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UM Miller School Researchers Identify How Coq10 Fights Cancer, Present Findings at Top International Cancer Conference


Miami, FL (April 3) -- Researchers from the Department of Dermatology and Cutaneous Surgery at the University of Miami Leonard M. Miller School of Medicine have identified how Coenzyme Q10 inhibits a protein that plays a vital role in cancer. The researchers, Niven R. Narain and Indushekhar Persaud, presented findings at last year’s meeting of the American Association for Cancer Research on the ability of CoQ10, a powerful antioxidant, to inhibit melanoma in the lab. They are now reporting their new findings showing how CoQ10 works and expanding its use at this year’s AACR meeting, April 1 to 5 in Washington, D.C.

Bcl-2 is a protein that tells cells when to shut themselves off, a normal process called apoptosis. But in malignant cells this programmed cell death is switched off, allowing cancer to proliferate and spread. Bcl-2 and CoQ10 are present in both normal and malignant human cells but the ratio changes in malignant cells. Cancer cells have more Bcl-2 and less CoQ10 than normal cells. Narain and Persaud examined that relationship and found that when they administered more CoQ10 to melanoma and prostate tumors in the lab the level of Bcl-2 dropped, and the tumors got smaller. This is the first time researchers have established a correlation between the Bcl-2 protein family and Coenzyme Q10.

The Bcl-2 protein shows such promise as a therapeutic target that it is a major research theme at this year’s AACR, which is considered by oncologists to be one of the most important cancer research meetings in the world. The AACR put out a call for investigators to pursue data on the genetic and chemical workings of this protein family. “We already had the data on both the protein and gene, data which shows a significant down-regulation of Bcl-2 by CoQ10,” said Persaud, Chief Bioengineer for Drug Delivery Therapeutics in the Department of Dermatology and Cutaneous Surgery at the UM Miller School of Medicine.

“Last year we found that CoQ10 was inducing apoptosis,” said Narain, Director of Transdermal Delivery/Cutaneous Cancer Research in the Department of Dermatology and Cutaneous Surgery. “What we’ve found now is that a protein family called Bcl-2 is responsible for conferring resistance to many chemotherapeutic drugs and to radiation. Bcl-2 is a soldier on behalf of cancer.” Bcl-2 takes away the ability of a cell to kill itself and it is over-expressed in many cancers, making the tumor cells resistant to treatment and more likely to grow and spread. In laboratory testing, CoQ10 reverses that, restoring the cancer’s susceptibility to chemo and radiation, and fighting the tumor cells by itself. Since CoQ10 occurs naturally in the cell, it promises to have few side effects. “We’re using something that is already nestled in the mitochondrial membrane, alongside Bcl-2 in the cell.”

“I feel that this technology will usher in a new wave of hope and comfort for those afflicted by cancer,” said S. L. Hsia, Ph.D., director of the Transdermal Delivery/Cutaneous Biology Laboratory in the Department of Dermatology and Cutaneous Surgery. Persaud and Narain presented two posters at the AACR conference – one with their new data on the Bcl-2/CoQ10 relationship in melanoma and another showing efficacy against prostate cancer in the lab.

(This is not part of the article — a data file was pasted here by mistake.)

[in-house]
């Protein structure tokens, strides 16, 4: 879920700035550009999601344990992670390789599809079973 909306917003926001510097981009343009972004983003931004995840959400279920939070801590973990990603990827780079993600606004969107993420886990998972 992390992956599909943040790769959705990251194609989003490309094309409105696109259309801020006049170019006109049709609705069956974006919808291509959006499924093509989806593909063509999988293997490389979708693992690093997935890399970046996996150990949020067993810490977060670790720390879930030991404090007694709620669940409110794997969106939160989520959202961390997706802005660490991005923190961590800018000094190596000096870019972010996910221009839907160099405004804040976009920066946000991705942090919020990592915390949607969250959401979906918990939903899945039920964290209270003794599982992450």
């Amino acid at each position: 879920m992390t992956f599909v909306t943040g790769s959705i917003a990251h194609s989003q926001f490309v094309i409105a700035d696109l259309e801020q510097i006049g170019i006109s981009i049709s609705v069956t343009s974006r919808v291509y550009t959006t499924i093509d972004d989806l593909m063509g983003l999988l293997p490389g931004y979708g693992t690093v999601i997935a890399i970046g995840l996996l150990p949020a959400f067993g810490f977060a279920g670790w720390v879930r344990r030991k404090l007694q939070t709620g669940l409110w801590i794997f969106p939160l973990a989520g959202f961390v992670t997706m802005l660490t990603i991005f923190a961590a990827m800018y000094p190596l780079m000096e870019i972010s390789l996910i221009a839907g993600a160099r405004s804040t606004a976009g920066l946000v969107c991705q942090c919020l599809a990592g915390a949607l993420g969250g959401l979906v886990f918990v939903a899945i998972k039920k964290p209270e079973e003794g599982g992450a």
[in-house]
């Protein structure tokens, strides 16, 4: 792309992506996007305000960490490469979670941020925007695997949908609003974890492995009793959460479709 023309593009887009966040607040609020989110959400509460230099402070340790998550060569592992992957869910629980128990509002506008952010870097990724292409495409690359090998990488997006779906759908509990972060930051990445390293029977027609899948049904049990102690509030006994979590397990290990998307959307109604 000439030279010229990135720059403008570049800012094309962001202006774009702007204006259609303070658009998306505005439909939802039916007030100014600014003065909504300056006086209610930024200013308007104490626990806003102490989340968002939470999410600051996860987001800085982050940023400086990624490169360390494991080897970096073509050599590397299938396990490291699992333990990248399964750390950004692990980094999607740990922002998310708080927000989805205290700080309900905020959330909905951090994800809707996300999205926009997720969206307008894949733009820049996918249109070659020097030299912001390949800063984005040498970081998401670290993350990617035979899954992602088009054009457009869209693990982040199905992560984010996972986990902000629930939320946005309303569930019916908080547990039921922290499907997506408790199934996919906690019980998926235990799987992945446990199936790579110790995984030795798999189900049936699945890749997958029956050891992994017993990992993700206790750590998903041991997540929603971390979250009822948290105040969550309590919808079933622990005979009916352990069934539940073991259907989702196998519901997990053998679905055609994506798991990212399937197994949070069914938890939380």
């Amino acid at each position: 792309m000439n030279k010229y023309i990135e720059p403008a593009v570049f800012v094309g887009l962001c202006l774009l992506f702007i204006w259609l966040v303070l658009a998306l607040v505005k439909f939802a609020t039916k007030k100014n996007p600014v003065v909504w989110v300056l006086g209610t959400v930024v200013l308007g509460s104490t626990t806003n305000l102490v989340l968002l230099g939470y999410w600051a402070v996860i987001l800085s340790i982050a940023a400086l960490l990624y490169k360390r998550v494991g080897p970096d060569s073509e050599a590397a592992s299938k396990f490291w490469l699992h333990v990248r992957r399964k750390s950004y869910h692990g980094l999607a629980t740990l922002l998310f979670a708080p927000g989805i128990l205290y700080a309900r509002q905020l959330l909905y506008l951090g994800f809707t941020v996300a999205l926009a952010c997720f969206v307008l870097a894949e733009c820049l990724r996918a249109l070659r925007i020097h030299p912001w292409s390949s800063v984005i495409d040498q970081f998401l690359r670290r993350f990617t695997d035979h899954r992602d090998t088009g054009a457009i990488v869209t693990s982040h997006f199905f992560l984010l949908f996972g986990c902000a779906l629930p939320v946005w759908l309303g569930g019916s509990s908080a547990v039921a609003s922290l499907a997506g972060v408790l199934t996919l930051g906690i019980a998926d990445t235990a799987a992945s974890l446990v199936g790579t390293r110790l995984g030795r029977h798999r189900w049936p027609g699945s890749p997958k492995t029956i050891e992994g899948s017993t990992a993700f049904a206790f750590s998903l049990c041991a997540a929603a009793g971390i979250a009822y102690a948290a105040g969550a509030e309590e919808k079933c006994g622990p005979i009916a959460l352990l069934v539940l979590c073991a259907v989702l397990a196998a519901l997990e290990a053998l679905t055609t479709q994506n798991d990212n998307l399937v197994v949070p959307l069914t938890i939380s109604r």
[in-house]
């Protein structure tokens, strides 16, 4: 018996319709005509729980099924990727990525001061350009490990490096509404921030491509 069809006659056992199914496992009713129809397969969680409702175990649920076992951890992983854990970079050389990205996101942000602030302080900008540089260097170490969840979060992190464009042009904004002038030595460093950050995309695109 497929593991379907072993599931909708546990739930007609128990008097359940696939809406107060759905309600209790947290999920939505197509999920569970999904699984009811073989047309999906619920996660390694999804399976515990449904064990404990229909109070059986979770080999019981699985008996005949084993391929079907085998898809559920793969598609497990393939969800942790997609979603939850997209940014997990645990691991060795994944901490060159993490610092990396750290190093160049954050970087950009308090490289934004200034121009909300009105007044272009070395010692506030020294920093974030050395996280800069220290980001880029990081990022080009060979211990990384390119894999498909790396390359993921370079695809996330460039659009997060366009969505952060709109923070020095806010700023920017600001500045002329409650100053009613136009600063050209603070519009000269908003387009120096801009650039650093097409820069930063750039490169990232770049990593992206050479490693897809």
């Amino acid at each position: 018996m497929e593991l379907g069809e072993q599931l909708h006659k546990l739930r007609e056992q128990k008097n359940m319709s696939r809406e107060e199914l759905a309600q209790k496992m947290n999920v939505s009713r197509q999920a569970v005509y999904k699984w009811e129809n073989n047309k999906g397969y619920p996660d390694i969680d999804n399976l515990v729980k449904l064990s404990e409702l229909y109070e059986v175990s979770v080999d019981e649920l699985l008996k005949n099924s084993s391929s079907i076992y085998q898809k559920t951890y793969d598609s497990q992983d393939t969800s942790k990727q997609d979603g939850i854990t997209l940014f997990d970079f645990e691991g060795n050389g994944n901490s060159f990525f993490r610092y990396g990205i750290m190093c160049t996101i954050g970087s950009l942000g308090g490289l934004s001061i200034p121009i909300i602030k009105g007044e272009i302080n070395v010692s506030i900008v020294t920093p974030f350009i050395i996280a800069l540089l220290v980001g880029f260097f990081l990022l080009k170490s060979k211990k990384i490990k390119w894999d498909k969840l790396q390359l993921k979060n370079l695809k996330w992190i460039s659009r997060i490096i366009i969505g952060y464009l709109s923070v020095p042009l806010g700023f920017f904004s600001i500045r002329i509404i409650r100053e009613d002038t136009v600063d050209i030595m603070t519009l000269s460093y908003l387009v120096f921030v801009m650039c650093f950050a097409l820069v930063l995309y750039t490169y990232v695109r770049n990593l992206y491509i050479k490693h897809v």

The UM group developed a novel way to combine CoQ10 with phospholipids, which are prolific in the skin, effectively creating a way to deliver CoQ10 through the skin with a cream. There is tremendous interest among researchers and biotechnology companies to develop this promising knowledge into human therapies. “We are looking forward to further investigating Coenzyme Q10's mechanism of action with the UM Miller School of Medicine,” said Lan Strickland, General Manager, Dermal Technology Business Unit at Pathfinder Management, Inc., in Nashville, Tennessee. Pathfinder Management has licensed the technology. “We see great opportunities for this technology while improving overall quality of life in the management of cancer.”

Narain and Persaud are two of many UM Miller School physicians and researchers participating in the 97th Annual AACR meeting. Joseph D. Rosenblatt, M.D., Associate Director for Clinical and Translational Research at the University of Miami Sylvester Comprehensive Cancer Center, is chairing a panel on disparities in cancer outcomes; medical oncologist Khaled Tolba, M.D., has an oral presentation on immune response in cancer; and Claire Croutch, Ph.D., a fellow in the laboratory of Microbiology and Immunology associate professor Lawrence Boise, Ph.D., is presenting research on a promising new arsenic-based cancer therapy. To learn more, visit the AACR conference web site at

UM/Sylvester opened in 1992 to provide comprehensive cancer services and today serves as the hub for cancer-related research, diagnosis, and treatment at the University of Miami Leonard M. Miller School of Medicine. UM/Sylvester handles 1,400 inpatient admissions annually, performs 3,000 surgical procedures, and treats 3,000 new cancer patients. All UM/Sylvester physicians are on the faculty of the Miller School of Medicine, South Florida’s only academic medical center. In addition, UM/Sylvester physicians and scientists are engaged in 200 clinical trials and receive more than $31 million annually in research grants. UM/Sylvester at Deerfield Beach recently opened to better meet the needs of residents of Broward and Palm Beach Counties. This 10,000 square-foot facility at I-95 and S.W. 10th Street offers appointments with physicians from six cancer specialties, complementary therapies from the Courtelis Center, and education and outreach events.

Kelly Kaufhold
Office of Communications
University of Miami Leonard M. Miller School of Medicine
Pager 305-376-6468